Recently, Mediaite posted screen shots captured by a Twitter user who goes by the name of Not a Bot that seemingly showed several homophobic comments made on a now defunct weblog by MSNBC’s Joy Ann Reid. Reid replied that her weblog had been hacked and several articles modified by unknown parties. The media has responded by digging up an apology Reid made late last year about homophobic comments she had made in the past, which seemingly contradicts her claim of being hacked.
These are all statements made by individuals and organizations and easily verified to be true. We can even say the statements made are authentic, because none of the individuals involved have repudiated anything that’s been said.
The same cannot be said for the actual Wayback Machine archives.
The Wayback Machine is an invaluable historical record of the web. Through it, I’ve been able to recover past writings lost because of all the many changes I’ve made to my web site. It’s a wonderful way of exploring the web’s history.
However, the Wayback Machine is not, and never has been, a definitive source of the authenticity of what it captures on the web. It has access to a web page at a specific location at a specific time…but no special privilege that allows it to determine the authenticity of the author of the content in the page.
As noted by Chris Butler at the Internet Archives, home organization for the Wayback Machine:
When we reviewed the archives, we found nothing to indicate tampering or hacking of the Wayback Machine versions. At least some of the examples of allegedly fraudulent posts provided to us had been archived at different dates and by different entities.
Pages archived at different dates and by different entities... This statement is key to understanding the difference between Wayback Machine’s archival functionality as separate from the media’s assumption of Wayback Machine as Super Authenticator, able to leap tall metadata with a single bound!
(Do play a musical flourish in your mind when you read that last sentence.)
To demonstrate this key difference between archival tool and authenticator, take a look at one of my web pages found at the Archive. The page is dated September 1, 2015, but was first archived by the Wayback Machine on October 12, 2015. Click the right arrow located in the Wayback Machine’s header at the top page. You’ll see that the article text remains the same through several snapshots. However, if you click the arrow long enough, you’ll get to the March 20, 2016 snapshot, where you can see that the page’s text is now different.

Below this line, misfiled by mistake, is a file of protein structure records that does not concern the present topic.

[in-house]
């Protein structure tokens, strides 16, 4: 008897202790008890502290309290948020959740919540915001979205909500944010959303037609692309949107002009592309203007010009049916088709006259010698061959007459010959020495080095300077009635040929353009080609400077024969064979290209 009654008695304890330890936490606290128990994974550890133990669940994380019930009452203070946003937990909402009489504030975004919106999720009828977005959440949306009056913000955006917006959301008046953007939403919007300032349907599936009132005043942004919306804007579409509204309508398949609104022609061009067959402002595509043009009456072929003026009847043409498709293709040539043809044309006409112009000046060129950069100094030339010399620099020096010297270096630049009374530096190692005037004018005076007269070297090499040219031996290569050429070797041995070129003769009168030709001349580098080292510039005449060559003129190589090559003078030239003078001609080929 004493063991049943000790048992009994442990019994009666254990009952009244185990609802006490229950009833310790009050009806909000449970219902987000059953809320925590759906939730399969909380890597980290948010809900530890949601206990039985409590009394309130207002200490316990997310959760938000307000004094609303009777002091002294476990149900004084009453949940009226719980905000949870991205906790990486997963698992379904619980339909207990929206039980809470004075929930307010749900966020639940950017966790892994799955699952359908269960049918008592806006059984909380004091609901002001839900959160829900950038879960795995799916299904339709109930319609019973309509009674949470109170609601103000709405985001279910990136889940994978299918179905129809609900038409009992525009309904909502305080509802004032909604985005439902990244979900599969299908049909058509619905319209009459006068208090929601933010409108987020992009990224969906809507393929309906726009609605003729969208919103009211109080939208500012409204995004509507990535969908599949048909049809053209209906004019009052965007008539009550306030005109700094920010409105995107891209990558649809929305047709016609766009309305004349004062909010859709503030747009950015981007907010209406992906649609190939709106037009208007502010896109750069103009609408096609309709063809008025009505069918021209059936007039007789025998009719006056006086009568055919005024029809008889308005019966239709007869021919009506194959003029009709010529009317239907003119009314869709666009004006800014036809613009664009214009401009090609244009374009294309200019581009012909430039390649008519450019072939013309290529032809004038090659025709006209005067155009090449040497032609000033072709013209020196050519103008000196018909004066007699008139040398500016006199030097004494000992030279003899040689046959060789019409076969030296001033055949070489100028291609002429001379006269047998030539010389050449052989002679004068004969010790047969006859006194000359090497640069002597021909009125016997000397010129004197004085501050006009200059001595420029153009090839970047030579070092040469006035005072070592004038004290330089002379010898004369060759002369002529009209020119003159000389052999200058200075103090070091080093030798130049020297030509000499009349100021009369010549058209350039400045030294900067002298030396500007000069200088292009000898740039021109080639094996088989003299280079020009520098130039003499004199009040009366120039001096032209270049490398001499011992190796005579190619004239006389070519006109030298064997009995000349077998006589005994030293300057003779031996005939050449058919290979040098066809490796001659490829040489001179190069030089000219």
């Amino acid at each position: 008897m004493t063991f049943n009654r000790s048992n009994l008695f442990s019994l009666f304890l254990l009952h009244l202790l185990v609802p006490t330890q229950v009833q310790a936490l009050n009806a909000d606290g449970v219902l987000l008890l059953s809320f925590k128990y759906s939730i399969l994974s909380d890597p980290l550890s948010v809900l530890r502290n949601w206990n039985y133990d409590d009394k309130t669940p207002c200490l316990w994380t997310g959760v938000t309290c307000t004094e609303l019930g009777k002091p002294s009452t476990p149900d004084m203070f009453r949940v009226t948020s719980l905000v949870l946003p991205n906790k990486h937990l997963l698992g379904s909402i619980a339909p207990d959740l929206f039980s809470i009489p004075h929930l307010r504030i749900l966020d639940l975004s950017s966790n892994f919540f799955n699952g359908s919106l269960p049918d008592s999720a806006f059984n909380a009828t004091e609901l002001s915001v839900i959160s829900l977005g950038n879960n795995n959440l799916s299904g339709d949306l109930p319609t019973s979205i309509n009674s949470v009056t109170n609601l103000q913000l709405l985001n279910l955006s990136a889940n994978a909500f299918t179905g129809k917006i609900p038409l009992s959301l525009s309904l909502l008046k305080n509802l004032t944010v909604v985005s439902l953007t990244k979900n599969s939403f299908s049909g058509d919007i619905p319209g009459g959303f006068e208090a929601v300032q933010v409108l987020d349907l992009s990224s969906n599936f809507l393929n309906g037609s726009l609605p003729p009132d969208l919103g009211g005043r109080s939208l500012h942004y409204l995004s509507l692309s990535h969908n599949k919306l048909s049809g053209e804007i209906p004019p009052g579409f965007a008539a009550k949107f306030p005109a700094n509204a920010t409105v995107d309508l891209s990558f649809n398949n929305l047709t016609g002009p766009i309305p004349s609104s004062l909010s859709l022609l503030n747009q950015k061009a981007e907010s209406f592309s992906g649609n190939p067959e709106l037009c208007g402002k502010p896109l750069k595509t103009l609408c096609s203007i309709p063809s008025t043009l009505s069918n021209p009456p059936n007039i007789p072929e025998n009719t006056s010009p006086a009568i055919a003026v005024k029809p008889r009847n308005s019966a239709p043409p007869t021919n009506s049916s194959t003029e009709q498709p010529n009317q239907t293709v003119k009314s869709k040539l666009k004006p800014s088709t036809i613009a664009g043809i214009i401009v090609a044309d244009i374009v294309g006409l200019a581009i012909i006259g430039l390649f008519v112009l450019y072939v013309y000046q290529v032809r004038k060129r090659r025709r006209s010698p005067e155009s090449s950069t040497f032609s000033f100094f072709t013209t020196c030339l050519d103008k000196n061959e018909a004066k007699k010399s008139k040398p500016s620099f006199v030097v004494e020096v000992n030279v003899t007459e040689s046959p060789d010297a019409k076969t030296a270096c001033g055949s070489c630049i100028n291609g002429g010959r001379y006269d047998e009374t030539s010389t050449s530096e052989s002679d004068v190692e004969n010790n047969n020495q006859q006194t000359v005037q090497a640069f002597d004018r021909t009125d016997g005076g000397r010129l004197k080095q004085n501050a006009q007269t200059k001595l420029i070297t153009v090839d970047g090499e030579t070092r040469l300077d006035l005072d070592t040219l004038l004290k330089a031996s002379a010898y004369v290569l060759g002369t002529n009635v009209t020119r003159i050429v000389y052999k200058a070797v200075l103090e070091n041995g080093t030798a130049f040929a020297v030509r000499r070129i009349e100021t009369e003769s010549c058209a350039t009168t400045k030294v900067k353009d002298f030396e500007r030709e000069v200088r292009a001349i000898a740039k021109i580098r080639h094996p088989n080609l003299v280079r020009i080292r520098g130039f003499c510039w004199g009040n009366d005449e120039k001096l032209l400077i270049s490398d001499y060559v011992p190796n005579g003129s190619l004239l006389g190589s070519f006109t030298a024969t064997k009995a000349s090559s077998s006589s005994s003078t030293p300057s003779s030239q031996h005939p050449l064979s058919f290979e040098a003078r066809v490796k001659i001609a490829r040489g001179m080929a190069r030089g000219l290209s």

I made the change to the text, and also added the date when I made the change. Honest, cross my heart and hope to die: I made the change.
However, it would have been a simple thing for someone to hack into my weblog account and modify this page at a later time, which would then be captured at some future time on the Wayback Machine…and I would have no idea that the page had been modified, and you would have had no idea whether I was the author of the changed content, or someone else. All we know for a fact is that the Wayback Machine made a snapshot of the page that looked one way at one time, and different at another time.
The assumption of authenticity is the error made by the original Twitter ‘sleuth’. This is the error made by Mediaite. This is the same error made by most of media reporting on this story: that appearance of the content in a snapshot at the Wayback Machine is what was actually originally posted by a specific person. That the Wayback Machine’s content is authentic.